In the United States, Congress and the president must authorize the compulsory enlistment of citizens into military service. The first such U.S. military draft was authorized in 1863, during the Civil War. Additional drafts were authorized during the Spanish-American War, World Wars I and II, the Korean War and the Vietnam War. The most recent congressional authorization to draft inductees into the U.S. military expired on June 30, 1973 and has not been reinstated.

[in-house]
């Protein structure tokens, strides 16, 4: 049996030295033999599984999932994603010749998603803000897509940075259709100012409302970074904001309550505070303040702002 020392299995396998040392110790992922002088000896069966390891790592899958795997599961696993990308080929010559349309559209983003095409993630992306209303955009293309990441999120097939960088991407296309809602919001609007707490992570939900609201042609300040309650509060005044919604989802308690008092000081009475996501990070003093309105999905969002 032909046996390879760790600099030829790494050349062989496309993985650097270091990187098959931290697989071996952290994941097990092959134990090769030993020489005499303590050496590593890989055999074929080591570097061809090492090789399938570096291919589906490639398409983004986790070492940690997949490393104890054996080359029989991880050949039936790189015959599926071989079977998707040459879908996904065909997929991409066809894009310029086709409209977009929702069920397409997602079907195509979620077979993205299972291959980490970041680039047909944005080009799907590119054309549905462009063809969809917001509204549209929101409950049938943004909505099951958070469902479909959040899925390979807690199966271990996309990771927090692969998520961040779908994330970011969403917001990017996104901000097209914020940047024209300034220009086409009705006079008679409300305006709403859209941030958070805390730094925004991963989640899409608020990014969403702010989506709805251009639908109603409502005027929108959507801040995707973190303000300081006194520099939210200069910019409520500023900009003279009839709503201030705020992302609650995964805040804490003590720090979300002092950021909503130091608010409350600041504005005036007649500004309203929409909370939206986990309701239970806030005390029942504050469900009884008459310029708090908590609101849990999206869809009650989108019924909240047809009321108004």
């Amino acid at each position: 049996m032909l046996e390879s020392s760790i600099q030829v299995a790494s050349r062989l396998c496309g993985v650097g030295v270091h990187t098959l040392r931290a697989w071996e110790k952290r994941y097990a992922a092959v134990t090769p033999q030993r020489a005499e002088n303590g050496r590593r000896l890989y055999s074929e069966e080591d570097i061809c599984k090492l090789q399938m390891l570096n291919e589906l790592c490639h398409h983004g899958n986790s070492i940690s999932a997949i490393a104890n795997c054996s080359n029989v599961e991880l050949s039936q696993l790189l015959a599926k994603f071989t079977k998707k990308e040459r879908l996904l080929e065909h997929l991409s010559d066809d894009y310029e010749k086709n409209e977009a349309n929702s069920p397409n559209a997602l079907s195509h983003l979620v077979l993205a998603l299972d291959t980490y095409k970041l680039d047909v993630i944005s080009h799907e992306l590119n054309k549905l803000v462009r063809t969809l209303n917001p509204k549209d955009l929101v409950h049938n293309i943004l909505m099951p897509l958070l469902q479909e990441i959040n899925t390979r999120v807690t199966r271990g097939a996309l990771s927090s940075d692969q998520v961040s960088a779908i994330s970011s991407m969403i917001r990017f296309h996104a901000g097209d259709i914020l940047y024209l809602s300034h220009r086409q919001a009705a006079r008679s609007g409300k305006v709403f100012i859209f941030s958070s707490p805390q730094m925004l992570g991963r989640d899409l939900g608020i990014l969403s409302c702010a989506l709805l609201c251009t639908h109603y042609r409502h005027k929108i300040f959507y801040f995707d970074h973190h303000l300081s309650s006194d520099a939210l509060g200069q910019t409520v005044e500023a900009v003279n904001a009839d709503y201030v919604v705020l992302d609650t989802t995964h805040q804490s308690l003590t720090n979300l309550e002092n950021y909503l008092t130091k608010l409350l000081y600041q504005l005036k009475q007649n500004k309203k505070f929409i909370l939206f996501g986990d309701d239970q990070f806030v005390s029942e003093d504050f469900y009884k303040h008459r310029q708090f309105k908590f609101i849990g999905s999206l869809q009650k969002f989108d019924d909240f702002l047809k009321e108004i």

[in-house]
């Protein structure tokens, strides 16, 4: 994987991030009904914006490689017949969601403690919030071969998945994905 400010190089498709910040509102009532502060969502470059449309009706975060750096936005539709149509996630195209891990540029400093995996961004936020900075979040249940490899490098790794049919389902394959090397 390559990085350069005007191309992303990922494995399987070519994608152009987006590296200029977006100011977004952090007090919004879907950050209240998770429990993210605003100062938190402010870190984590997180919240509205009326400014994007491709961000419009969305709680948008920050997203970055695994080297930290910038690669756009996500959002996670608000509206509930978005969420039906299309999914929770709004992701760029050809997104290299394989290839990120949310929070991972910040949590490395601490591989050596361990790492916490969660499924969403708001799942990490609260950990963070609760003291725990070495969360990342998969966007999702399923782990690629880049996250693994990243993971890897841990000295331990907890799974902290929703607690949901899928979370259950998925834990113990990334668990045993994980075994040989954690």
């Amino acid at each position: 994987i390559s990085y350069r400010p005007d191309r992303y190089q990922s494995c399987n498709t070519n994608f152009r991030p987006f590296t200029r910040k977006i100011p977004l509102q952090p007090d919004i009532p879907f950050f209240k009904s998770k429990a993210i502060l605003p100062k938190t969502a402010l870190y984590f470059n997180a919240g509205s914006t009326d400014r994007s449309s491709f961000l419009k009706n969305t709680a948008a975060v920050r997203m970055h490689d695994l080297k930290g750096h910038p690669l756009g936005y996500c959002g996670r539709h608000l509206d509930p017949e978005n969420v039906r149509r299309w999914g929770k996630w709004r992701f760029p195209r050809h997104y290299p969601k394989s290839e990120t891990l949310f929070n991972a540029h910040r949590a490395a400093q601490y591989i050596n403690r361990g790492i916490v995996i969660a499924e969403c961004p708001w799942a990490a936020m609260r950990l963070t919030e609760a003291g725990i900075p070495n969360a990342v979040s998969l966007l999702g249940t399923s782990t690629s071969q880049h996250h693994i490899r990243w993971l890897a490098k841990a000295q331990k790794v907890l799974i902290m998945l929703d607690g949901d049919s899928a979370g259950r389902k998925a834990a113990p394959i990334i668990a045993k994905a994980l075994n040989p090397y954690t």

While the United States currently has an all-volunteer military, all male U.S. citizens are required to register for with the Selective Service System within 30 days of their 18th birthday. Non-citizen men between the ages of 18 and 25 who reside in the U.S. must also register. Congress made significant changes to the rules which govern military drafts in 1971. Should the U.S. Congress and president approve a draft today, inductees would be chosen by lottery from men aged 18 to 25 and, unlike the Vietnam-era draft, students would only be able to defer their eligibility for the draft until the end of the current semester.
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